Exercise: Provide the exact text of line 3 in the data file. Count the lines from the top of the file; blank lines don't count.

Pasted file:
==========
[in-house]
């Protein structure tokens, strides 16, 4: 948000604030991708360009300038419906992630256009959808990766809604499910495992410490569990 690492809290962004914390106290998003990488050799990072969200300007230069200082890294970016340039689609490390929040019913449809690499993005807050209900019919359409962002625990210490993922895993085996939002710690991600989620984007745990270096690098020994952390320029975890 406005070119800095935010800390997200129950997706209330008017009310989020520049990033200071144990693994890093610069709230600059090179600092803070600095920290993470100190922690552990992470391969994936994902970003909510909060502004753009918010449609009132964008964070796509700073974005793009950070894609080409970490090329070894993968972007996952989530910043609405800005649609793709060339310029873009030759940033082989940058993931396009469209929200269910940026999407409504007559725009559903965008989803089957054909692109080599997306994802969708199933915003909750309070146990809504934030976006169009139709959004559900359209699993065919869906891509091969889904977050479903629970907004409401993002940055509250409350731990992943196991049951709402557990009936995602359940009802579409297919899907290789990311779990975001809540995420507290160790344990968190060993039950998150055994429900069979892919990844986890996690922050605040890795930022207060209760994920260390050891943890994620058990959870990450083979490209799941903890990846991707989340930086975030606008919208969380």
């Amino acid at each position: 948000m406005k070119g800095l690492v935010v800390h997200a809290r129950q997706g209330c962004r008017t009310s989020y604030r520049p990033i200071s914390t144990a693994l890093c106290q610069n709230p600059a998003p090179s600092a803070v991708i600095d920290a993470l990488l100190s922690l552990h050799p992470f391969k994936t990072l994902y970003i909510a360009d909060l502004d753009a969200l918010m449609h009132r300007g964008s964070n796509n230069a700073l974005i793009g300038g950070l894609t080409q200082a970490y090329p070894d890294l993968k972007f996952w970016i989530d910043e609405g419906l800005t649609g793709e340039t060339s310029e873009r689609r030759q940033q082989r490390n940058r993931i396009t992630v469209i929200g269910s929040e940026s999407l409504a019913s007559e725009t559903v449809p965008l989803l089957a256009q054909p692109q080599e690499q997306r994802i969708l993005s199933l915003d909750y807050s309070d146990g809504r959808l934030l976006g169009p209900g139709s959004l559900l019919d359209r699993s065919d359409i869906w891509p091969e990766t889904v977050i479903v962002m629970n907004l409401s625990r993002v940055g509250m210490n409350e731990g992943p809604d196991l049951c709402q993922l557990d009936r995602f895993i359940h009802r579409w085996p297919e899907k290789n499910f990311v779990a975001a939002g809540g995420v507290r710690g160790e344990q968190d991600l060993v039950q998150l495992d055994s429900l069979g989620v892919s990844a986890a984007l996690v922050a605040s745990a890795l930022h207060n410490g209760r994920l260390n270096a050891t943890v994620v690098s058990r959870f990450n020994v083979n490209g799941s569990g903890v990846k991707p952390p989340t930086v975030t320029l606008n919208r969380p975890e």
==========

């Amino acid at each position: 948000m406005k070119g800095l690492v935010v800390h997200a809290r129950q997706g209330c962004r008017t009310s989020y604030r520049p990033i200071s914390t144990a693994l890093c106290q610069n709230p600059a998003p090179s600092a803070v991708i600095d920290a993470l990488l100190s922690l552990h050799p992470f391969k994936t990072l994902y970003i909510a360009d909060l502004d753009a969200l918010m449609h009132r300007g964008s964070n796509n230069a700073l974005i793009g300038g950070l894609t080409q200082a970490y090329p070894d890294l993968k972007f996952w970016i989530d910043e609405g419906l800005t649609g793709e340039t060339s310029e873009r689609r030759q940033q082989r490390n940058r993931i396009t992630v469209i929200g269910s929040e940026s999407l409504a019913s007559e725009t559903v449809p965008l989803l089957a256009q054909p692109q080599e690499q997306r994802i969708l993005s199933l915003d909750y807050s309070d146990g809504r959808l934030l976006g169009p209900g139709s959004l559900l019919d359209r699993s065919d359409i869906w891509p091969e990766t889904v977050i479903v962002m629970n907004l409401s625990r993002v940055g509250m210490n409350e731990g992943p809604d196991l049951c709402q993922l557990d009936r995602f895993i359940h009802r579409w085996p297919e899907k290789n499910f990311v779990a975001a939002g809540g995420v507290r710690g160790e344990q968190d991600l060993v039950q998150l495992d055994s429900l069979g989620v892919s990844a986890a984007l996690v922050a605040s745990a890795l930022h207060n410490g209760r994920l260390n270096a050891t943890v994620v690098s058990r959870f990450n020994v083979n490209g799941s569990g903890v990846k991707p952390p989340t930086v975030t320029l606008n919208r969380p975890e």